Email updates

Keep up to date with the latest news and content from BMC Health Services Research and BioMed Central.

Open Access Open Badges Research article

The functional barometer –a self-report questionnaire in accordance with the international classification of functioning, disability and health for pain related problems; validity and patient-observer comparisons

Jan-Rickard Norrefalk1 and Elisabeth Svensson2*

Author Affiliations

1 Division of Rehabilitation Medicine, Department of Public Health Sciences, Karolinska Institutet, Stockholm, Sweden

2 Department of Statistics, Örebro University, Örebro, Sweden

For all author emails, please log on.

BMC Health Services Research 2014, 14:187  doi:10.1186/1472-6963-14-187

Published: 24 April 2014



The International Classification of Functioning, Disability and Health, (ICF) provides a unified, international standardized framework for describing and classifying health and health-related functioning and disability. Based on an ICF core sets the Functional Barometer, (FB), was developed for assessments of perceived pain-related problems with functions, activity and quality-of-life by patients suffering from long-term pain. The aim was to evaluate the construct validity, and to compare the assessments of a patient’s problems from the perspectives of the patient and of the examining professional when using the validated FB and corresponding ICF-classification form, respectively.


Patients with long-term pain for more than 3 months that visited one of four pain clinics during specified time periods of data collections were eligible. The self-report Balanced Inventory for Spinal disorders was used for validation of the FB. Correspondingly to the validated FB an ICF-classification form for professional’s assessment was developed. The data sets for these inter-scale and the patient-professional comparisons were collected adjacent to the clinical examination. By the statistical method used for evaluation of the pairs of ordinal data presence of systematic disagreement was identified and measured separately from additional individual variations.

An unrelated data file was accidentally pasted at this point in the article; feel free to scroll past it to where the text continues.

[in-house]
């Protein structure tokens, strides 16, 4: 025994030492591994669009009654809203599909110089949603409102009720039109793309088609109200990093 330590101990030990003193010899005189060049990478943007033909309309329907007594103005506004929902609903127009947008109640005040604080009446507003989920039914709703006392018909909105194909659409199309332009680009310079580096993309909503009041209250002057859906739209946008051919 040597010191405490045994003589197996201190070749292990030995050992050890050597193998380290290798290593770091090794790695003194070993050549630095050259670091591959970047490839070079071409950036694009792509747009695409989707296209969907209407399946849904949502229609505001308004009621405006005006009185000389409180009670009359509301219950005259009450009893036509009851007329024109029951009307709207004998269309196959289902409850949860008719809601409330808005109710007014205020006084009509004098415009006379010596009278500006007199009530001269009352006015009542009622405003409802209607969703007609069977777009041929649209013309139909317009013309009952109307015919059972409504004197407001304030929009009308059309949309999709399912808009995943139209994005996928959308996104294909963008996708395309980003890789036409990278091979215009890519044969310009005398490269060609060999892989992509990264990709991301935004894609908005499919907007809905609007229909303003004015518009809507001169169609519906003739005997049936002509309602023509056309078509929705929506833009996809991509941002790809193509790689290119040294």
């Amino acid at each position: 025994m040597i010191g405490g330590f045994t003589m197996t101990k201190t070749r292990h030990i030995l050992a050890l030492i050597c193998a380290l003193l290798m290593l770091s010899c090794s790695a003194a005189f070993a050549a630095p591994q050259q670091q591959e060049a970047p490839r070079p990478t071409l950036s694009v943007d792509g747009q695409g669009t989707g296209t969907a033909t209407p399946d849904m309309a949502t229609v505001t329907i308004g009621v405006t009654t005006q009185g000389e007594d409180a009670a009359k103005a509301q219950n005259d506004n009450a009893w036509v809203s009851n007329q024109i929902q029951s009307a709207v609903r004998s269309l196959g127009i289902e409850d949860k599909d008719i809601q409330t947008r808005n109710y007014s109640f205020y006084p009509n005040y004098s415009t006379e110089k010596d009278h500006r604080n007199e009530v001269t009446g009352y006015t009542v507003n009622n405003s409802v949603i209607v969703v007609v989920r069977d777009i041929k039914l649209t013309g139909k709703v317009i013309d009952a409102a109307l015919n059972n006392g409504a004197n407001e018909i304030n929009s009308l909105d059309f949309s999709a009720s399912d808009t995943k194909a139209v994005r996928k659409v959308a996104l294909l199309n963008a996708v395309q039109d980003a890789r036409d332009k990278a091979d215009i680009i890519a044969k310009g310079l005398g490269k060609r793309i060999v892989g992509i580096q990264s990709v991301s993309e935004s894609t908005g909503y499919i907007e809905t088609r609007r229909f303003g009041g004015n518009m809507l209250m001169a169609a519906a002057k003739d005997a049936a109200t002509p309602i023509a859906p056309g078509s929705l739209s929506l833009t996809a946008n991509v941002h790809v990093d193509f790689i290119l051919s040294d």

The validation process resulted in a revised FB(2.0) that meets the requirements of good construct and content validity. The professionals’ ICF-classifications of the patients’ problems disagreed with the patients’ assessments on the FB(2.0); the percentage agreements ranged from 18% to 51%. The main reason was that the practitioners systematically underestimated the patients’ levels of problems but the different professionals contributed also to a large individual variability (noise) in assessment.


This study presents an ICF-based validated self-report questionnaire, The FB, to be used for identifying and describing pain-related problems with current functioning, activities and quality-of-life as perceived by patients suffering from long-term pain. The strong evidences of underestimation of the patients’ problems and the variability in the professionals’ ICF-classifications demonstrated the importance of describing the patient’s problems both from the patient’s and the professional’s perspective beneficial for the patient’s rehabilitation.

Disagreement measures; ICF; Ordinal data; Pain; Patient-professional disagreement; Questionnaire; Rehabilitation; Validity